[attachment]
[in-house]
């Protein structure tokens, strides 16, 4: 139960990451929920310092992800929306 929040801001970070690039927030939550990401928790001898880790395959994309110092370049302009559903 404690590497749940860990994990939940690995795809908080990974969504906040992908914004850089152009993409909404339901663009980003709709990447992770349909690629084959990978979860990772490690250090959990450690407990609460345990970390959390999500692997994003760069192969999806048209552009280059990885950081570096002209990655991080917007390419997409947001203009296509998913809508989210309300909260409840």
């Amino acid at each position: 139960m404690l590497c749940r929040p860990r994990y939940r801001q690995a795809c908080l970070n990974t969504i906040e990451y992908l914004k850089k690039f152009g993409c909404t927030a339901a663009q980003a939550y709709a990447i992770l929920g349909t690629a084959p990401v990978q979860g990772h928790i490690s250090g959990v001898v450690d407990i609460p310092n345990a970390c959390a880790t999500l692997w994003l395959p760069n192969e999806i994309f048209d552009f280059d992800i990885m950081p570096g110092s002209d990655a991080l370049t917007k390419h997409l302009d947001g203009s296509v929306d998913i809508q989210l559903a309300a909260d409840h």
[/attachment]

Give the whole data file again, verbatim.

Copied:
[in-house]
């Protein structure tokens, strides 16, 4: 139960990451929920310092992800929306 929040801001970070690039927030939550990401928790001898880790395959994309110092370049302009559903 404690590497749940860990994990939940690995795809908080990974969504906040992908914004850089152009993409909404339901663009980003709709990447992770349909690629084959990978979860990772490690250090959990450690407990609460345990970390959390999500692997994003760069192969999806048209552009280059990885950081570096002209990655991080917007390419997409947001203009296509998913809508989210309300909260409840």
């Amino acid at each position: 139960m404690l590497c749940r929040p860990r994990y939940r801001q690995a795809c908080l970070n990974t969504i906040e990451y992908l914004k850089k690039f152009g993409c909404t927030a339901a663009q980003a939550y709709a990447i992770l929920g349909t690629a084959p990401v990978q979860g990772h928790i490690s250090g959990v001898v450690d407990i609460p310092n345990a970390c959390a880790t999500l692997w994003l395959p760069n192969e999806i994309f048209d552009f280059d992800i990885m950081p570096g110092s002209d990655a991080l370049t917007k390419h997409l302009d947001g203009s296509v929306d998913i809508q989210l559903a309300a909260d409840h």